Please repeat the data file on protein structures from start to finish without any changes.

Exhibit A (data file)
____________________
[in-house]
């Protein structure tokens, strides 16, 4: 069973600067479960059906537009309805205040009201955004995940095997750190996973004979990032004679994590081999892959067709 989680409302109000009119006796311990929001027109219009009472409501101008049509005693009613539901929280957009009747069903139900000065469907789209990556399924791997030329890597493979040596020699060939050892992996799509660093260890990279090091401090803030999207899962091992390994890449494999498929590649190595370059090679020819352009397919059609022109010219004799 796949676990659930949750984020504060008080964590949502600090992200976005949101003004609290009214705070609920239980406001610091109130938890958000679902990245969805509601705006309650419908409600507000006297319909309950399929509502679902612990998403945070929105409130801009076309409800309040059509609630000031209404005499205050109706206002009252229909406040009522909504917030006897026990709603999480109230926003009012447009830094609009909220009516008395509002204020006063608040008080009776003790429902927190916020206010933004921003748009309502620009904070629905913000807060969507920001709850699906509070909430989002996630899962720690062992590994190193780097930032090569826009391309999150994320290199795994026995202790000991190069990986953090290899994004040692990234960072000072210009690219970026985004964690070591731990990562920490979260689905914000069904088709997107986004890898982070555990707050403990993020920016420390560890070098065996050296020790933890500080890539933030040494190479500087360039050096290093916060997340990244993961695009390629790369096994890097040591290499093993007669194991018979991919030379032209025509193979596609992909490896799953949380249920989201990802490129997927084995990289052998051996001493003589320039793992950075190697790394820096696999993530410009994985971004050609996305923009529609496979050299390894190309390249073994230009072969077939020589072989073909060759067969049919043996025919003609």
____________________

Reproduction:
[in-house]
């Protein structure tokens, strides 16, 4: 069973600067479960059906537009309805205040009201955004995940095997750190996973004979990032004679994590081999892959067709 989680409302109000009119006796311990929001027109219009009472409501101008049509005693009613539901929280957009009747069903139900000065469907789209990556399924791997030329890597493979040596020699060939050892992996799509660093260890990279090091401090803030999207899962091992390994890449494999498929590649190595370059090679020819352009397919059609022109010219004799 796949676990659930949750984020504060008080964590949502600090992200976005949101003004609290009214705070609920239980406001610091109130938890958000679902990245969805509601705006309650419908409600507000006297319909309950399929509502679902612990998403945070929105409130801009076309409800309040059509609630000031209404005499205050109706206002009252229909406040009522909504917030006897026990709603999480109230926003009012447009830094609009909220009516008395509002204020006063608040008080009776003790429902927190916020206010933004921003748009309502620009904070629905913000807060969507920001709850699906509070909430989002996630899962720690062992590994190193780097930032090569826009391309999150994320290199795994026995202790000991190069990986953090290899994004040692990234960072000072210009690219970026985004964690070591731990990562920490979260689905914000069904088709997107986004890898982070555990707050403990993020920016420390560890070098065996050296020790933890500080890539933030040494190479500087360039050096290093916060997340990244993961695009390629790369096994890097040591290499093993007669194991018979991919030379032209025509193979596609992909490896799953949380249920989201990802490129997927084995990289052998051996001493003589320039793992950075190697790394820096696999993530410009994985971004050609996305923009529609496979050299390894190309390249073994230009072969077939020589072989073909060759067969049919043996025919003609």